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ON FAITH & MEDIA View Comments

The Last Mountain

By
Sr. Rose Pacatte, FSP
Source: AmericanCatholic.org

This feature-length documentary is about a group of people from Coal River Valley, W.Va. and their efforts to stop Massey Energy from blasting Cold River Mountain, the last of five hundred Appalachian mountaintops that had been blasted for coal.

Not only are local activists featured, but Robert Kennedy, Jr., an environmental attorney and activist lends his considerable support and legal knowledge to stop the destruction of Cold River Mountain.

The aerial cinematography of the vast destruction resulting from coal mining are especially powerful, as are Kennedy’s encounters with Massey Coal executives who are unable to respond adequately to charges of environmental and human destruction brought about by the corporation’s practices.

I was impressed by Kennedy’s passionate explanation of Big Coal’s greatest success: the destruction of the democratic process from the local level to the federal. At a recent press day he told film critics: “They (Massy Energy and others) have succeeded in doing catastrophic damage to the state (of West Virginia); they flattened an area the size of Delaware, 1.4 million acres over the last ten years according to the EPA, buried 2200 miles of rivers and streams, cut down 500 of biggest mountains in West Virginia.

“The problem,” Kennedy continued, “is where you see large scale destruction of the environment of this magnitude you also see the subversion of democracy and that is the real victory big coal has accomplished in West Virginia.”

“The Last Mountain” was written and directed by award-winning filmmaker Bill Haney of UnCommon Productions. Tim Disney, grandson of Roy and Edna Disney, is one of the executive producers as he was on another of Haney’s documentaries, “The Price of Sugar” (2007) that exposed grave human and social tragedy perpetrated by large corporations in the Dominican Republic.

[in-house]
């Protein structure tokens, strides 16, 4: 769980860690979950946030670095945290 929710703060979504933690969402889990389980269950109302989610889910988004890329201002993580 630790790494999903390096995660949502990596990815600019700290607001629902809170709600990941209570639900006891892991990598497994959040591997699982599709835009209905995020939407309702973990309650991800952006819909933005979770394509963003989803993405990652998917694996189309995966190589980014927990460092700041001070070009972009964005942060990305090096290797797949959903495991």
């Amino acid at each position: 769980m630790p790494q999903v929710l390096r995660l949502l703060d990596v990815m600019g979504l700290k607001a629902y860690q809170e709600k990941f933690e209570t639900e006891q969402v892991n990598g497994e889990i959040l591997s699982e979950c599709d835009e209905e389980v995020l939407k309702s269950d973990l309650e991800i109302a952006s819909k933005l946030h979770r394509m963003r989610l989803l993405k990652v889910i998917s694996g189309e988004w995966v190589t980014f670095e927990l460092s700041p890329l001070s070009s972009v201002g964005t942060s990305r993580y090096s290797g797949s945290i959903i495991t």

The good news is that there are two remedies available to citizens and believers who care about people and the environment: become involved in the democratic process from your local zoning office to town and city councils and support alternative energy sources such as wind farming. The film concludes at Portsmouth Abby in Rhode Island where the Benedictine monks installed a windmill, inspiring the town to switch to wind energy as well.

“The Last Mountain” is the most important film I have seen this year.




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Florian: American Catholic Blog The French novelist Leon Bloy once said that there is only one tragedy in life: not to be a saint. It may be that God permits some suffering as the only way to wake someone from a dream of self-sufficiency and illusory happiness.

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